Many people, including children and teenagers, will go through traumatic events in their lives. According to some studies, up to 40% of children and adolescents will experience at least one traumatic event during their lifetime. While most people can “bounce back” from a traumatic event within a few days, weeks, or months, others struggle to cope with the experience and the memory of the trauma. These people, including children and teenagers, may develop PTSD, or post-traumatic stress disorder.
Physical violence, an accident, a natural disaster, war, or sexual abuse are common traumatic events. Children or teens may have experienced these events themselves, or they may have witnessed them happen to someone else.
Whether a child or teen develops PTSD depends on many factors, including the severity of the trauma, how frequently it occurs, and how family members react to the event. A child or adolescent suffering from PTSD believes they are powerless to escape the effects of the trauma. They make an effort to avoid people or situations that remind them of the incident. Sometimes they will have memories or “flashbacks” of the event, or they may have vivid nightmares about it. These constant reminders make day-to-day life difficult, especially for young people who may struggle to express their feelings and experiences.
PTSD Symptoms in Children and Teens
- avoiding situations that bring up the painful incident
- Having nightmares or flashbacks to the trauma
- Performing in such a way that the trauma is repeated or recalled
- Acting rashly or aggressively
- Often feeling nervous or anxious
- Feelings of emotional numbness
- Having difficulty concentrating at school
PTSD (Post-Traumatic Stress Disorder) Quiz
Complete the questionnaire below to determine the possibility that you are exhibiting symptoms of Post-Traumatic Stress Disorder.
PTSD Treatment for Children and Teens
It is critical to remember that if your child does exhibit trauma symptoms, they will most likely diminish and disappear within a few months. This is not to say that you should not seek the advice of a mental health professional for an assessment and treatment options if symptoms arise. The term “smartphone” refers to the ability to use a smartphone to make phone calls. Here are some common treatments for children suffering from post-traumatic stress disorder.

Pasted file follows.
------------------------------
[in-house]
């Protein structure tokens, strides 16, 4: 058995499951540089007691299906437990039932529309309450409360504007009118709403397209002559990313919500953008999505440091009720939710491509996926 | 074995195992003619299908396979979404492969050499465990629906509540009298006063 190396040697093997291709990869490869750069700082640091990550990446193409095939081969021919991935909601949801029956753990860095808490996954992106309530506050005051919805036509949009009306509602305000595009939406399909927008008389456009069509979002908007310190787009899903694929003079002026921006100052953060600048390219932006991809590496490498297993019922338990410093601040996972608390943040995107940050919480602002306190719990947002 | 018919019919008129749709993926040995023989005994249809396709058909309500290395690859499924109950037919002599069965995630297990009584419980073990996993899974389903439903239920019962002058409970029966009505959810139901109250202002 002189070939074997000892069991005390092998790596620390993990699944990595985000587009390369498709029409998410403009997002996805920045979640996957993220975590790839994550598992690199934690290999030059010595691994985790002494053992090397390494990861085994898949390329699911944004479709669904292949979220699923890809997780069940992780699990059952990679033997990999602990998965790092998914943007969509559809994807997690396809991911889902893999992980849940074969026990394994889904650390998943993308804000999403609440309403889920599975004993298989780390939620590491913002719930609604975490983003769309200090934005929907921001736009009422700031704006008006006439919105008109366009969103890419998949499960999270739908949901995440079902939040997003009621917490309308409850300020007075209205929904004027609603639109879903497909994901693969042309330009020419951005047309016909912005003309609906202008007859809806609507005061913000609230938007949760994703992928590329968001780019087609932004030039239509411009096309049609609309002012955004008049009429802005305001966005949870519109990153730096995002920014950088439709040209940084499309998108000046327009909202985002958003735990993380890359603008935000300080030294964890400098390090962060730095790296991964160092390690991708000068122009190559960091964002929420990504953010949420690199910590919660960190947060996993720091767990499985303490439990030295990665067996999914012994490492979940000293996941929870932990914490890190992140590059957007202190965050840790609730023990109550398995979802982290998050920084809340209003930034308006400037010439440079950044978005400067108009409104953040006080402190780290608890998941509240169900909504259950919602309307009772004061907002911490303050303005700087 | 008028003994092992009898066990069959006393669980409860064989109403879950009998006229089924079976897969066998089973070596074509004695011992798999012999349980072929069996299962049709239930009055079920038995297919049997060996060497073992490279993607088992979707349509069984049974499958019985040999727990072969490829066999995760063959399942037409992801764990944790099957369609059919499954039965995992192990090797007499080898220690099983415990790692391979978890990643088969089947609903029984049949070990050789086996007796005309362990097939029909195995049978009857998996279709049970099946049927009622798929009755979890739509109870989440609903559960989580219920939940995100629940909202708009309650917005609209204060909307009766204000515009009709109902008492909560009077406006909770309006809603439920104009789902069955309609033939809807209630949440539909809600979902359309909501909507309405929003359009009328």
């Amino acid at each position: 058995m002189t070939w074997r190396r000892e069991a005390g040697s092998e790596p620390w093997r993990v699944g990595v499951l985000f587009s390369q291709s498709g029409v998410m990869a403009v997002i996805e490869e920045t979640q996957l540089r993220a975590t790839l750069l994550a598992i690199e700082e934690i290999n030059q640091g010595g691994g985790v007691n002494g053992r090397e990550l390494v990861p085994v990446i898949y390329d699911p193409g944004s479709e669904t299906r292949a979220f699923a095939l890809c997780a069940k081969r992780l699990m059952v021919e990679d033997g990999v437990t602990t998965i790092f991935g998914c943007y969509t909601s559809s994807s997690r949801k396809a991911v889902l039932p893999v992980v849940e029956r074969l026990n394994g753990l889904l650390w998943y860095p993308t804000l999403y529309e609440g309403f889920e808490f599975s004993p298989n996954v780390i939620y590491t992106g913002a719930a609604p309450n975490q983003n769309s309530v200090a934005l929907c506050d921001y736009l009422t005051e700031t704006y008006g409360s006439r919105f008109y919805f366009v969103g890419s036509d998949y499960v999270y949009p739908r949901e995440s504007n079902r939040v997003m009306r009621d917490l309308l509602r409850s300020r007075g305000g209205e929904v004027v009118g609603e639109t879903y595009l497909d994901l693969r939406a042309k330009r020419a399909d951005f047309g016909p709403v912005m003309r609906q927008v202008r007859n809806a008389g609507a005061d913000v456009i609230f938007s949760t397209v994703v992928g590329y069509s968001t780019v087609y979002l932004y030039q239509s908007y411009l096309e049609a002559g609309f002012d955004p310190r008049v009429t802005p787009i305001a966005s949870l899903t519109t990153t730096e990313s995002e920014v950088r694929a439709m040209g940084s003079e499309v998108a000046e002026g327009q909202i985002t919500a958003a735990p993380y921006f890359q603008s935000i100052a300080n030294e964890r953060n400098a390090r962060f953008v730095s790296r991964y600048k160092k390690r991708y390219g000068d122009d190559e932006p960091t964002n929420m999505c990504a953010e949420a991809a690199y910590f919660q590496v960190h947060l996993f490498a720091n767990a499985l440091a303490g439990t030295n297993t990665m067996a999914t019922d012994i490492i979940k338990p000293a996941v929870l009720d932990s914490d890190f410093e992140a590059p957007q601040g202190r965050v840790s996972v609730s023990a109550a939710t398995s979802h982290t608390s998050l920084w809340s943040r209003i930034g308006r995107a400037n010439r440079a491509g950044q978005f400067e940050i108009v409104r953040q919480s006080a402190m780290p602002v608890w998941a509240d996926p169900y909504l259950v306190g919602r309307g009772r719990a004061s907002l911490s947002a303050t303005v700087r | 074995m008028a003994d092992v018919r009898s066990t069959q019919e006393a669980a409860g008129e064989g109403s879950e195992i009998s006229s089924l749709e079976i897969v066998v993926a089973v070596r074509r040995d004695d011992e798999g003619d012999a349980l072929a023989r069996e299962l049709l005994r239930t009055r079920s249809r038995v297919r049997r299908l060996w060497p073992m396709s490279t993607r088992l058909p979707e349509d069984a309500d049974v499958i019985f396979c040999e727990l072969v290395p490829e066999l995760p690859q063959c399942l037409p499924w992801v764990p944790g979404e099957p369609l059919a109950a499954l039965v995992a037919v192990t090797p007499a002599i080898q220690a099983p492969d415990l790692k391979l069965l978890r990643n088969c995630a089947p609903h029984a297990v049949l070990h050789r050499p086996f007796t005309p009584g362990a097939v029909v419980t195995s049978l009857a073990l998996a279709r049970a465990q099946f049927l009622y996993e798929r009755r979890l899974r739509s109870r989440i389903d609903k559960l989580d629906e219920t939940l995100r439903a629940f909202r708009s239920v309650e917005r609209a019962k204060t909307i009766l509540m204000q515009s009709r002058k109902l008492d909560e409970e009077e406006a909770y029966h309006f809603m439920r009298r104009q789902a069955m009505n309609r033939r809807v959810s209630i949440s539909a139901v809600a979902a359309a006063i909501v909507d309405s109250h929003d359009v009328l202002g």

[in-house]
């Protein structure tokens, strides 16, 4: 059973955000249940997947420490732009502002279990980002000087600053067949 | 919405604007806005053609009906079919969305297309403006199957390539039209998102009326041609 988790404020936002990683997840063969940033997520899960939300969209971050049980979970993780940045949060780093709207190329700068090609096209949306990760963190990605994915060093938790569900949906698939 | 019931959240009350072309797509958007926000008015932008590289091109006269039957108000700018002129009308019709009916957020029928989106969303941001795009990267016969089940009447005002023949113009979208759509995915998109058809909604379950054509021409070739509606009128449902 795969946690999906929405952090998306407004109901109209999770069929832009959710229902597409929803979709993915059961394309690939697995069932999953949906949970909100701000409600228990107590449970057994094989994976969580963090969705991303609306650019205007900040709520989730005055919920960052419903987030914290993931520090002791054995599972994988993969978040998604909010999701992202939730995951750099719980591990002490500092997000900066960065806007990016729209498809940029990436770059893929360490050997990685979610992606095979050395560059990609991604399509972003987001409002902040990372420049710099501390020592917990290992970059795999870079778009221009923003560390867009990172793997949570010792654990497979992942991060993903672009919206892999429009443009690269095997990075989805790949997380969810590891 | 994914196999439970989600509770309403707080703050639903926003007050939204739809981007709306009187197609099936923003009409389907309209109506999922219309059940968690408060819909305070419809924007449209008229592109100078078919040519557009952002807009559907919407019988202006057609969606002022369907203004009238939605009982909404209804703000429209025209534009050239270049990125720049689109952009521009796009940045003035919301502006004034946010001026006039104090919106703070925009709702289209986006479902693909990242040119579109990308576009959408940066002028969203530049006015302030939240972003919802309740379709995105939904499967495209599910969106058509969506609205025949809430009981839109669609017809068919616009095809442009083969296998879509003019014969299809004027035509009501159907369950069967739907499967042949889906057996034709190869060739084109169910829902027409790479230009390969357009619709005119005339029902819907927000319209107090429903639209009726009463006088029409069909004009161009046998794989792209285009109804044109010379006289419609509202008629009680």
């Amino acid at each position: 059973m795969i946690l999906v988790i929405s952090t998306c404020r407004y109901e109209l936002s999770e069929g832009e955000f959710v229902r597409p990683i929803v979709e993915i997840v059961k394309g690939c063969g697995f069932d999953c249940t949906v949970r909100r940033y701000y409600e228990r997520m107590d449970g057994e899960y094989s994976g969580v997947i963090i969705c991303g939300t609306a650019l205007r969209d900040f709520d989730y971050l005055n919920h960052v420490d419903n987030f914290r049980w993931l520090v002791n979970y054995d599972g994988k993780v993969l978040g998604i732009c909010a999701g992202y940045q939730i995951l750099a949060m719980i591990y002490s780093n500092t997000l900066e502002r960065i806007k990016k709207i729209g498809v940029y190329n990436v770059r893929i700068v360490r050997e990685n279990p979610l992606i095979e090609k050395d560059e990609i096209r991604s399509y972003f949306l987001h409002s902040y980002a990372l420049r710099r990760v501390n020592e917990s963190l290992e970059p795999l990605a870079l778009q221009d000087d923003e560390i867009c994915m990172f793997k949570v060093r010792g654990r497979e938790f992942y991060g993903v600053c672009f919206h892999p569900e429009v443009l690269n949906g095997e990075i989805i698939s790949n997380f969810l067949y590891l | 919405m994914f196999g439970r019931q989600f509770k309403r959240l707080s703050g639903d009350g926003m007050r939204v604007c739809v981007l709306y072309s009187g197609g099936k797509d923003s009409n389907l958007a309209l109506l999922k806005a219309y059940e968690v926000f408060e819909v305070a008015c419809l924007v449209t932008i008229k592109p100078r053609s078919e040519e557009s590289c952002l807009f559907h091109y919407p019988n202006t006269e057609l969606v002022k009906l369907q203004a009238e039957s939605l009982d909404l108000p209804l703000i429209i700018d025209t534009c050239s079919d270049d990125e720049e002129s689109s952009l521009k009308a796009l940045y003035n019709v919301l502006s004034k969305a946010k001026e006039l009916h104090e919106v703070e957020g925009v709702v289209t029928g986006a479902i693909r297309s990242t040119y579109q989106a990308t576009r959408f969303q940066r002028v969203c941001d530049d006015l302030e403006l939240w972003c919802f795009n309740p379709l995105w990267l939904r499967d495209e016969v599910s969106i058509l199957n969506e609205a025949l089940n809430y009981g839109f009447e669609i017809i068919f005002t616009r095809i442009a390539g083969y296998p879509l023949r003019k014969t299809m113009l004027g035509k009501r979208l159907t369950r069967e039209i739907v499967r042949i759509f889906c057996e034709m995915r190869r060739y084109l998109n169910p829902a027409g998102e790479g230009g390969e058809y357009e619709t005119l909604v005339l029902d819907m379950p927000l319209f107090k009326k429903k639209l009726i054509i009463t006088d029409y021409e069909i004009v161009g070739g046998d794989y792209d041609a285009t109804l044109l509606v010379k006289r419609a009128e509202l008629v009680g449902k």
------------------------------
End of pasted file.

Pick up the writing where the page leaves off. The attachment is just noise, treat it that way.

- Cognitive behavioral therapy (CBT) is one of the most common types of “talk therapy,” and therapists can work with children and adults using a trauma-focused style of therapy. A trauma-focused CBT therapist assists a child in identifying and correcting irrational or illogical thoughts about the trauma or people and situations they encounter in daily life. CBT typically includes psychoeducation about relaxation and stress-coping techniques.
- Play therapy – This type of therapy can be especially beneficial for younger children who struggle to express their reactions to trauma and understand of what occurred. Play therapists use art therapy, games, and other interventions to help children process trauma and cope with life’s challenges.
- EMDR (eye moment desensitization and reprocessing) is a technique that is becoming increasingly popular among mental health professionals. The therapy includes guided eye movement exercises as the child recalls the traumatic event and works through cognitions and emotional responses to it.
- Medication – While there is no medication that “cures” PTSD, antidepressants and anti-anxiety medications can sometimes help relieve symptoms in some children who are also seeing a therapist.
PTSD symptoms frequently co-occur with other types of mental illness or lead to other problems in children and adolescents, such as substance abuse, risky behavior, and self-injury. These issues may also need to be addressed during treatment to protect your child and help them recover completely.
You want nothing but the best for your child as a parent. Seeing them “held hostage” by trauma symptoms can leave you feeling powerless and unsure of where to begin. The best place to start is by listening to your child and refusing to dismiss their symptoms and difficulties. Ally with friends, family, and professionals who will support you and your child. Look for resources that can point you in the right direction at your child’s school, the doctor’s office, or your local community center. Assist your child in learning to accept and recover from trauma.
Remember that PTSD is treatable, and your child can have a healthy body and mind, free of symptoms, and fully in control of their destiny. What steps can you take right now to help your child move past trauma and into the future?